Announcing Redux-Ruleset NPM Module by@manuel jung

Announcing Redux-Ruleset NPM Module


Managing data-flows can be quite tricky in javascript. A pattern that really fascinated me over the last years is the flux architecture from facebook. Especially the redux implementation. But redux just tells you how to store your data and how to update the state. It’s really liberal in how to manage data-flows. So really awesome data-flow middleware libs where born like redux-saga and redux-observable.

But all of them work in a really similar way: You listen to some redux-action, do a bunch of things (like data-fetching) and dispatch an action as a reaction. In many situations thats enough, but sometimes you need a more granular control of the data flow.

What is when you want to react to something, that is outside of redux (like react state changes). Or a redux-action has multiple listeners. How can you define the order, the listeners gets executed? What about cancelation of actions or you want to dispatch an action right before another specific action gets dispatched? You will have to handle these edge-cases outside of your redux-middleware.

But that leads to a problematic situation: Your business logic cannot be handled exclusively in your data-flow middleware. You will have to outsource some business-logic to your components. Think of these middlewares as a counterpart of the “Controller” in a classical MVC architecture. It would be a big anti-pattern if you have business logic in a location other than your controller.

So I created my own middleware redux-ruleset that addresses all the problems I was faced with in the last years. That includes:

  • react to anything (e.g react-state changes); not only redux actions
  • handle complex concurrencies
  • Easy to extend or refactor logic (coming from a e-commerce background this is really important since requirements change frequently)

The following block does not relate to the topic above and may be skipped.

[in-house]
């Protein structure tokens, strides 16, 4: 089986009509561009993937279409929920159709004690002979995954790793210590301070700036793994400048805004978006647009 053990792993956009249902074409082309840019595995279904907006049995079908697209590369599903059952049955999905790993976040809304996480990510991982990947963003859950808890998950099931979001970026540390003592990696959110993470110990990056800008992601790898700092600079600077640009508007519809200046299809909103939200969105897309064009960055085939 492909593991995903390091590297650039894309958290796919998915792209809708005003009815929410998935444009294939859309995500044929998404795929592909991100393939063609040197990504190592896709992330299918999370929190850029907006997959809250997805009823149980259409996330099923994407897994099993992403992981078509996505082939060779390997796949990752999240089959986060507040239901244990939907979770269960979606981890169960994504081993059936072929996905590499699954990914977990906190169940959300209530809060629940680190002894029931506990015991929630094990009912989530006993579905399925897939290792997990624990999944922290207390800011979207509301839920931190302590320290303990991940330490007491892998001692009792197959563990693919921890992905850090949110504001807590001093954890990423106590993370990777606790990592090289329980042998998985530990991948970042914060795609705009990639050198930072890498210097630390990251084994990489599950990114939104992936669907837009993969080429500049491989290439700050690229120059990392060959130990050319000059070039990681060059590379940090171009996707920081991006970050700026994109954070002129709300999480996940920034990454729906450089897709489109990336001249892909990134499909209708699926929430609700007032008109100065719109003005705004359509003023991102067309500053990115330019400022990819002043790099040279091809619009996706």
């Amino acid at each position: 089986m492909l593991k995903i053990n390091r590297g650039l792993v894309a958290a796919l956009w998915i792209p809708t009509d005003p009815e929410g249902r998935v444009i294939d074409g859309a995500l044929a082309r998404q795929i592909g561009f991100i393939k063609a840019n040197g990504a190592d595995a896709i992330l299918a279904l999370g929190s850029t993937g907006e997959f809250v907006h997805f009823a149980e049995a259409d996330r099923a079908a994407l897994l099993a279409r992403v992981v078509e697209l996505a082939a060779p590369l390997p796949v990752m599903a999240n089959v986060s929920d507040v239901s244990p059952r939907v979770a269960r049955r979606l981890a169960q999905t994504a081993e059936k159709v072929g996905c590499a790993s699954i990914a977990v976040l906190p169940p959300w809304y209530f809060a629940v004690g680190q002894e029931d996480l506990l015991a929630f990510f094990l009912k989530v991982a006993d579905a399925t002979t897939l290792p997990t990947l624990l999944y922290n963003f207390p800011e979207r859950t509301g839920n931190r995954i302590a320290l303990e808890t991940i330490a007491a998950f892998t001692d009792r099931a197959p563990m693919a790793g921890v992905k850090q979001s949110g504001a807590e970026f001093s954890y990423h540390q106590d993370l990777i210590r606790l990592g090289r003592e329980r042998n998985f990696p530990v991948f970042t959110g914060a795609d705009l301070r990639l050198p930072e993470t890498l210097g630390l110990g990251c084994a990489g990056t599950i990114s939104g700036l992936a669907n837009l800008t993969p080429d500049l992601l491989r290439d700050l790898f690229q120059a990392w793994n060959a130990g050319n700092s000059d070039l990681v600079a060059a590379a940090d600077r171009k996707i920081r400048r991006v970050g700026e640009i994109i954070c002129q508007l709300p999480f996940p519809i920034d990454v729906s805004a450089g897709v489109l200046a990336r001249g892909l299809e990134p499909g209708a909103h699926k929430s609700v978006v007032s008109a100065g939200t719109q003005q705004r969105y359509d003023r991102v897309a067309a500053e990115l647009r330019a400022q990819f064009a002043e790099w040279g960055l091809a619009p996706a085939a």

• As easy as redux-thunk but as mighty as redux-saga
  • Cancel actions
  • Easy handling of concurrencies
  • ...

The basic idea is, that you create small rules, that describe what should happen:

import {addRule} from 'redux-ruleset'

  id: 'PING_PONG',
  target: 'PING',
  consequence: () => ({ type: 'PONG' })

As you can see, the basic usage is pretty easy. No boilerplate. Readable. I would bet, that you know what happens without knowing redux-ruleset. Each rule you create is a small program within your application. That’s really nice when it comes to refactoring. Let’s look a very common example.


import {addRule} from 'redux-ruleset'

  id: 'FETCH_DATA',
  concurrency: 'SWITCH',
  consequence: () => api.fetchData().then(
    result => ({ type: 'FETCH_DATA_SUCCESS', payload: result }),
    error  => ({ type: 'FETCH_DATA_FAILURE', payload: error.toString() })

I think even that can be understood without knowing redux-ruleset. When we dispatch ‘

’ we will fetch our data and dispatch the result as ‘
’. We define the concurrency ‘
’ so slow requests cannot resolve when a later called api-calls resolve first.

You can also define the exact time-window a rule is active:

import {addRule} from 'redux-ruleset'

  id: 'PING_PONG',
  consequence: () => ({ type: 'PONG' }),
  addWhen: function* (next) {
    yield next('START_GAME')
    return 'ADD_RULE'
  addUntil: function* (next) {
    yield next('STOP_GAME')
    return 'RECREATE_RULE'

// later
dispatch({ type: 'PING' }) // noting happens
dispatch({ type: 'START_GAME' }) 
dispatch({ type: 'PING' }) // => { type: 'PONG' }
dispatch({ type: 'STOP_GAME' })
dispatch({ type: 'PING' }) // noting happens
dispatch({ type: 'PING' }) // noting happens

When you have a redux-saga background you may understand the above rule.

There is way more. If I have aroused your interest you should check out the docs. My company is already using redux-ruleset. We were able to gain an enormous developing and refactoring performance. I would be glad to hear if that is also true for your project :)